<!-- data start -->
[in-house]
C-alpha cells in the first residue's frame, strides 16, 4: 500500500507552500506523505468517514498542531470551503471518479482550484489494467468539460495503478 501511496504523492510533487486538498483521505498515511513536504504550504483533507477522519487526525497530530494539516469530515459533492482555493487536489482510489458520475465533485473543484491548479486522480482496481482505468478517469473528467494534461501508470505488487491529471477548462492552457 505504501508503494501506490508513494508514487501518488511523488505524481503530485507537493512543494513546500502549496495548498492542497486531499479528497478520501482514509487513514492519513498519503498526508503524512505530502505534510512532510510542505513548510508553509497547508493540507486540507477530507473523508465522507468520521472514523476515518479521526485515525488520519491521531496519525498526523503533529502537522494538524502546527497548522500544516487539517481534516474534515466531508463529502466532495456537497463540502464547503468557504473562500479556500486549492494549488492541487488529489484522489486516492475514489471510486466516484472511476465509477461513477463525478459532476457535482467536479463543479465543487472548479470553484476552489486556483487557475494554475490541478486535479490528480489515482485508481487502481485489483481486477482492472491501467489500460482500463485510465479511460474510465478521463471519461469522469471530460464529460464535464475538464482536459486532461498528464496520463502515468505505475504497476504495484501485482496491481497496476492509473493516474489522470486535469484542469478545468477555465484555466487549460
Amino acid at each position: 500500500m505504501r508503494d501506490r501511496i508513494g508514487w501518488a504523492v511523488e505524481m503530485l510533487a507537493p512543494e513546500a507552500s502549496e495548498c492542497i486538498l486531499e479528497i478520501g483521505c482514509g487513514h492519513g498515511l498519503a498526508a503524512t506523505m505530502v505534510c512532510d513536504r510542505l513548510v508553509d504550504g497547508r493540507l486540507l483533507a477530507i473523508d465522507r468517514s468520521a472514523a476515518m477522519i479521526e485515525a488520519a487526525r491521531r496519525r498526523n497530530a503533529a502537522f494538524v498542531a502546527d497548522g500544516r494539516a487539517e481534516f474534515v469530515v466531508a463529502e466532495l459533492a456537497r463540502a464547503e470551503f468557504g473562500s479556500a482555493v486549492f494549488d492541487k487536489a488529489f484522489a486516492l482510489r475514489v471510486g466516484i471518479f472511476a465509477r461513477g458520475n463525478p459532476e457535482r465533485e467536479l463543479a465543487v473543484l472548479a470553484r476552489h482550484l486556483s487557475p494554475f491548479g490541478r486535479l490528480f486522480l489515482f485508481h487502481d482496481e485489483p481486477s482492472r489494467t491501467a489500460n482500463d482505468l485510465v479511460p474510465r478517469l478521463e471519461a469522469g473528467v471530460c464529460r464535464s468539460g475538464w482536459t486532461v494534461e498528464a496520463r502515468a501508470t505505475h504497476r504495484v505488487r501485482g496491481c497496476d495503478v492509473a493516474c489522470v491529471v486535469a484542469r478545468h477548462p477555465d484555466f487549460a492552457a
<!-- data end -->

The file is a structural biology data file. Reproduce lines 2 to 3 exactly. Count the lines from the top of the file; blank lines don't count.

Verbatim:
C-alpha cells in the first residue's frame, strides 16, 4: 500500500507552500506523505468517514498542531470551503471518479482550484489494467468539460495503478 501511496504523492510533487486538498483521505498515511513536504504550504483533507477522519487526525497530530494539516469530515459533492482555493487536489482510489458520475465533485473543484491548479486522480482496481482505468478517469473528467494534461501508470505488487491529471477548462492552457 505504501508503494501506490508513494508514487501518488511523488505524481503530485507537493512543494513546500502549496495548498492542497486531499479528497478520501482514509487513514492519513498519503498526508503524512505530502505534510512532510510542505513548510508553509497547508493540507486540507477530507473523508465522507468520521472514523476515518479521526485515525488520519491521531496519525498526523503533529502537522494538524502546527497548522500544516487539517481534516474534515466531508463529502466532495456537497463540502464547503468557504473562500479556500486549492494549488492541487488529489484522489486516492475514489471510486466516484472511476465509477461513477463525478459532476457535482467536479463543479465543487472548479470553484476552489486556483487557475494554475490541478486535479490528480489515482485508481487502481485489483481486477482492472491501467489500460482500463485510465479511460474510465478521463471519461469522469471530460464529460464535464475538464482536459486532461498528464496520463502515468505505475504497476504495484501485482496491481497496476492509473493516474489522470486535469484542469478545468477555465484555466487549460
Amino acid at each position: 500500500m505504501r508503494d501506490r501511496i508513494g508514487w501518488a504523492v511523488e505524481m503530485l510533487a507537493p512543494e513546500a507552500s502549496e495548498c492542497i486538498l486531499e479528497i478520501g483521505c482514509g487513514h492519513g498515511l498519503a498526508a503524512t506523505m505530502v505534510c512532510d513536504r510542505l513548510v508553509d504550504g497547508r493540507l486540507l483533507a477530507i473523508d465522507r468517514s468520521a472514523a476515518m477522519i479521526e485515525a488520519a487526525r491521531r496519525r498526523n497530530a503533529a502537522f494538524v498542531a502546527d497548522g500544516r494539516a487539517e481534516f474534515v469530515v466531508a463529502e466532495l459533492a456537497r463540502a464547503e470551503f468557504g473562500s479556500a482555493v486549492f494549488d492541487k487536489a488529489f484522489a486516492l482510489r475514489v471510486g466516484i471518479f472511476a465509477r461513477g458520475n463525478p459532476e457535482r465533485e467536479l463543479a465543487v473543484l472548479a470553484r476552489h482550484l486556483s487557475p494554475f491548479g490541478r486535479l490528480f486522480l489515482f485508481h487502481d482496481e485489483p481486477s482492472r489494467t491501467a489500460n482500463d482505468l485510465v479511460p474510465r478517469l478521463e471519461a469522469g473528467v471530460c464529460r464535464s468539460g475538464w482536459t486532461v494534461e498528464a496520463r502515468a501508470t505505475h504497476r504495484v505488487r501485482g496491481c497496476d495503478v492509473a493516474c489522470v491529471v486535469a484542469r478545468h477548462p477555465d484555466f487549460a492552457a